Links
For those of you wanting to know your odds of receiving hurricane force or tropical storm force winds, I recommend the NHC wind probability product.

Wunderground has detailed storm surge maps for the U.S. coast.

The National Hurricane Center's Interactive Storm Surge RIsk Map, which allows one to pick a particular Category hurricane and zoom in, is a good source of storm surge risk information.

Wunderblogger Mike Theiss is in Nassau, documenting the storm's impact on the Bahamas.

Jeff Masters

Irene Rainband from downtown Ft. Lauderdale (pho)
8/25/11 0910 local time.
Irene Rainband from downtown Ft. Lauderdale
HurricaneIreneIsOutThere! (trigirl)
Early at the beach to snap the waves from Hurricane Irene east of our coast, the wind was unreal with thunderclouds rolling in with lots of rain for the day.
HurricaneIreneIsOutThere!

The views of the author are his/her own and do not necessarily represent the position of The Weather Company or its parent, IBM.

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Quoting Seawall:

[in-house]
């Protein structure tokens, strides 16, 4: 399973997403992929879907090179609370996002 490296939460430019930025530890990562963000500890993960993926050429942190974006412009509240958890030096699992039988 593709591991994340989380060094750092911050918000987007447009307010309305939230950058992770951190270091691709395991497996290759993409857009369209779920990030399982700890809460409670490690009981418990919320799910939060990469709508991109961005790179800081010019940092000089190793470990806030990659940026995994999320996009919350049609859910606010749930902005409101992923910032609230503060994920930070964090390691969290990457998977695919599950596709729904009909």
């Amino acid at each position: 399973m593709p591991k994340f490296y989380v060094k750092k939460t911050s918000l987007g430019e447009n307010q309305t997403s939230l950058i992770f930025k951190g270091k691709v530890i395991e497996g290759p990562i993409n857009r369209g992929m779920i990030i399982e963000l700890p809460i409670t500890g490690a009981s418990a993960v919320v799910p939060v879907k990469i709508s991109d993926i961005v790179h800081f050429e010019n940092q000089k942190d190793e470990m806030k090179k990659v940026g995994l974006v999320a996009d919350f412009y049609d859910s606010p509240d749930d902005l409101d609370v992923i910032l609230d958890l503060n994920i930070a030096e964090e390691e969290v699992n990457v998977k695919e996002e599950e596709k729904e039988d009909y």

LOL, I'm a woman, I guess you can ask me about my unit... too funny.


I'm married so i will have to pass.
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Quoting Seawall:


I've not fried mine with a generator, with a surge protector in between, but I've heard recommendations not to do so... so do at your own risk... :)


Surge protector definitely wouldn't do it ... you would need a good battery UPS with power conditioning ... if that would work :) ... I guess the question is really can you run a good UPS off a generator?
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looking at all these track models the nhc forecast and the others just to the east seem to be the worst case scenario,clipping NC and then over water all the way to NYC or just east of there, it doesnt appear it will go any further west,so it eases a bit the damage for the I-95 corridor dc,philly,but NYC and east..........OUCH!
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Quoting bwat:
Really dude? I'll take time zones for $1,000 Alex.


I'll take Sarcasm for 2,000
Member Since: December 31, 1969 Posts: Comments:
ACE is the wind speed in knots, squared, then divided by 10,000. For a storm, you sum it for each advisory.

35 kts = .1225
40 kts = .16
45 kts = .2025
50 kts = .25
55 kts = .3025
60 kts = .36
65 kts = .4225
70 kts = .49
75 kts = .5625
80 kts = .64
85 kts = .7225
90 kts = .81
95 kts = .9025
100 kts = 1
105 kts = 1.1025
110 kts = 1.21
115 kts = 1.3225
120 kts = 1.44
125 kts = 1.5625
130 kts = 1.69
135 kts = 1.8225
140 kts = 1.96
145 kts = 2.1025
150 kts = 2.25
155 kts = 2.4025
160 kts = 2.56
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2286. Seawall
Quoting WatchingThisOne: